Written back in 1984, the content of Albert Borgmann’s book loudly resonates today.
Borgmann argues that contemporary life is shaped by technology that stamps its imprint all over the place, and can even define its whole character. However, such a pattern is not usually evident nor always utterly dominant as technology has to compete with other factors while simultaneously threatening to obliterate some aspects of our lives.
The book is an attempt to study these phenomena which demand a robust analytical framework. The first and shorter part of the books attempts to develop this. Part 2 considers the character of technology or what the author calls the pattern of technology and its central traits in modern society. And section 3 of the book deals with the issue of reforming technology to ensure it brings real liberty and prosperity.
For Part 1, theory and technology need to come together and must be linked to theories of technology, the nature of the scientific method and the relation between science and technology. Borgmann argues that the pattern of modern technology is most evident in the existence of a multiplicity of technological devices, what he calls the “device paradigm” (pg.3 ). Devices replace things and practices and can be characterized by their dual nature as both commodities and machinery. We thus need to fully understand the device paradigm. But this can only be properly achieved if we also consider the “focal things and practices” that are endangered by this paradigm.
The development of a theory of technology demands a review of existing theories to ensure we can avoid existing pitfalls. Borgmann classifies current approaches of technology into three categories: 1. The substantive theory; 2. The instrumentalist perspective; and 3. The so-called pluralist view of technology.
The substantive approach also called the sociological approach or technology value determinism, sees technology as an independent force that cannot be stopped by any means. It also gives technology a negative connotation, similar to what we know today as dystopian perspectives, where humans just cannot control technology anymore. Jacques Ellul is a good representative of this approach (I would add Heidegger to this team!).
The instrumental perspective, also called the anthropological approach, argues that humans beings are both toolmakers and tool users, from simple tools to sophisticated machines and devices. Being just a tool, we then need to inquire what guides the development of technology. As a tool, technology is also neutral which fits perfectly well with the liberal democratic tradition where technology can have a place in public policy making with state support. Some critics of instrumentalism accept the approach but claim that any study of technology must also be a social critique. In Borgmann’s view, instrumentalism is not a proper theory of technology as any piece of technology can be seen as neutral thus ignoring the issue of goals and ends.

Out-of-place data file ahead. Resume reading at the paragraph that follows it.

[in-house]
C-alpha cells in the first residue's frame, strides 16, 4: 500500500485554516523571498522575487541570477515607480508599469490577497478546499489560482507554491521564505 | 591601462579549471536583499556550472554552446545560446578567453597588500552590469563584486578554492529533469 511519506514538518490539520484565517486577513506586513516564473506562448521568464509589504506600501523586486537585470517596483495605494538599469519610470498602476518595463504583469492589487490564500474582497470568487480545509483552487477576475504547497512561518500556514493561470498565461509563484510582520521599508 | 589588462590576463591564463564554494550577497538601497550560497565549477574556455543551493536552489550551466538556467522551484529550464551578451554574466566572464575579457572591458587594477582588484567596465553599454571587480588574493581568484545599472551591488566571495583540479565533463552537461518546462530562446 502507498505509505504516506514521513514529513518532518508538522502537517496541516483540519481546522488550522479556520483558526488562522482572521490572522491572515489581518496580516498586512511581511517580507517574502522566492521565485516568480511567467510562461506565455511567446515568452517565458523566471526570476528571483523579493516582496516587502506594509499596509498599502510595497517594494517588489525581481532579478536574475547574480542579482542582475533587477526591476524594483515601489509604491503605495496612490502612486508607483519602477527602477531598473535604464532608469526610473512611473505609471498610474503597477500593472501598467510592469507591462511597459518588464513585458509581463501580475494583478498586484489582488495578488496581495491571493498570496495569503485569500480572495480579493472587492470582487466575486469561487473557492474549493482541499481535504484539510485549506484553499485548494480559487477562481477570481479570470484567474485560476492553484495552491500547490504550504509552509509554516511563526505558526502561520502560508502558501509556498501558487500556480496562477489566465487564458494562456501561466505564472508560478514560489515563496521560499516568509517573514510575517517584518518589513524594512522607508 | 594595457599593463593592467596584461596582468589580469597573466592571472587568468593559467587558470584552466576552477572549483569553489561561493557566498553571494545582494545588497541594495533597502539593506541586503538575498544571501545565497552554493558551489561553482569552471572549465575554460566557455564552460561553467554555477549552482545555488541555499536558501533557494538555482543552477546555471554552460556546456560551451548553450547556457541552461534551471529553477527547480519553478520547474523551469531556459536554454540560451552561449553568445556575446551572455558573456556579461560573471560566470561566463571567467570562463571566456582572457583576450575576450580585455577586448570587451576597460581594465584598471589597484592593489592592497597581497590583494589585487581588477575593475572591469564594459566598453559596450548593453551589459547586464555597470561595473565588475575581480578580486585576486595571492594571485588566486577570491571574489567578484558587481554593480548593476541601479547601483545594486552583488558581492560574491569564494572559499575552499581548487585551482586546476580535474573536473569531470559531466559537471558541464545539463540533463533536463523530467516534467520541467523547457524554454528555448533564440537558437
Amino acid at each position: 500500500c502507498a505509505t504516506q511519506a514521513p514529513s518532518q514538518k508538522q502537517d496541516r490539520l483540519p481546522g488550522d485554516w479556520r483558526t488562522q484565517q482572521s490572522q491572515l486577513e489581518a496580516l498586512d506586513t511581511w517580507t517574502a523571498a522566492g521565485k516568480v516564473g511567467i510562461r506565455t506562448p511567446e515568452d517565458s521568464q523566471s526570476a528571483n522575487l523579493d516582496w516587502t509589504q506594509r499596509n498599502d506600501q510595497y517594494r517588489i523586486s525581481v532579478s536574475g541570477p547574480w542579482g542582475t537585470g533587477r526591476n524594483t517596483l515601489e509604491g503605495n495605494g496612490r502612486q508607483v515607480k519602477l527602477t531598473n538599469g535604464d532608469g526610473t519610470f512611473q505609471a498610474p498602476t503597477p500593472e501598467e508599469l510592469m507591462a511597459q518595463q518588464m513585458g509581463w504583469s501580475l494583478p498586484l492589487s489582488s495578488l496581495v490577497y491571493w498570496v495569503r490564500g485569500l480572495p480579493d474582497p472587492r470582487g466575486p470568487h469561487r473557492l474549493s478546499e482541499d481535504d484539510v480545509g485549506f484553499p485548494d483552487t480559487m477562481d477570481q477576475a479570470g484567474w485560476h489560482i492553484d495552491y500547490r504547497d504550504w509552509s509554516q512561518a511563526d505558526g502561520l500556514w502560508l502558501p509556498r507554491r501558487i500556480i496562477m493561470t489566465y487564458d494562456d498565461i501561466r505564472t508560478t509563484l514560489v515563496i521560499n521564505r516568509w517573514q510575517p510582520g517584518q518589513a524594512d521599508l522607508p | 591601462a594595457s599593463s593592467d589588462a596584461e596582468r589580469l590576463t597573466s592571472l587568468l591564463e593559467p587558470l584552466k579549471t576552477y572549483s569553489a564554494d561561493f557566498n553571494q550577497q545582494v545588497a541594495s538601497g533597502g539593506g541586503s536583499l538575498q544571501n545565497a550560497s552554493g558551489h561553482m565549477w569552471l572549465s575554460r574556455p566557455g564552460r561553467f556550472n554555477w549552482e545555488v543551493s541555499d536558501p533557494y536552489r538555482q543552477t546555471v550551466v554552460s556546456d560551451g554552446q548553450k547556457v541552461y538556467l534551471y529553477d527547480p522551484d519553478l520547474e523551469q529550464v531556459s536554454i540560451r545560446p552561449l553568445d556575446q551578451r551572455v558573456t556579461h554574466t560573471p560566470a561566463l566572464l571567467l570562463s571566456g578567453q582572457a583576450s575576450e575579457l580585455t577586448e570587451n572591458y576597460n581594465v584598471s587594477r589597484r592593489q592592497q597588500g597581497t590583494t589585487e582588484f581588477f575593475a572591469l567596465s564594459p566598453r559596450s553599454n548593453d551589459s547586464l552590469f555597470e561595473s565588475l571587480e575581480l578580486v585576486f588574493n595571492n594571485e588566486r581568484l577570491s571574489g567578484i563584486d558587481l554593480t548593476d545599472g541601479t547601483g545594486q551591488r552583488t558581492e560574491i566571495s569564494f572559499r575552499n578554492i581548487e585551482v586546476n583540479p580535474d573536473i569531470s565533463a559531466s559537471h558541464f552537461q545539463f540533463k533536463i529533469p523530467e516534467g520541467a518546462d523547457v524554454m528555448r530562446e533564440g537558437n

Finally, the pluralist views try to incorporate all approached, takes into account all these factors and establishes unresolved issues and counterexamples. While pluralism does well against the other theories, it is not supported by empirical evidence.
We thus need an alternative approach to build a robust theory of technology. Here, Borgmann introduces the idea of classification and uses the scheme that Car Mitcham developed back then. Mitcham proposed three dimensions for the understanding of technology: 1. The subject or material; 2. The functional or structural; and 3. The social or historical. The first one is very close to the technical or engineering focus on technology and thus not helpful for a philosophical approach. The last one should be the realm of socials scientists and historians. That leaves the second as the most relevant and Borgmann builds on this to have a concept of the “essence of technology” (pg 14., this is Heidegger again but no reference to him in the text!).
Mitcham argues that the structure of technology has, in turn, three elements: 1. Technology as knowledge; 2. Technology as a process; and 3. Technology as a product. And these three aspects should be considered together to have a proper theory of technology. The first one, in particular, is vital and the one that at the same time the most neglected. Technology as knowledge needs to connect to the relation between modern science and technology which are probably not one and the same thing.
Modern science can be characterized by seeing the world within a matrix of scientific laws which offers the possibility of bringing forward great transformations. “Modern technology reflects the determination to act transformatively on these possibilities” (pg. 24).
On this basis, Borgmann proceeds to develop parts 2 and 3 of the book. In the end, it is not clear if Borgmann falls back into the substantive approach as he seems to argue that the pattern of technology is not heading the way it should go. But unlike the substantive view, the author sees room for human agency to change such a pattern. And this is a crucial point as technology after all is a social product.
Borgmann, Albert. 1984. Technology and the Character of Contemporary Life: A Philosophical Inquiry. Chicago: University of Chicago Press. ISBN: 0-226-06628-2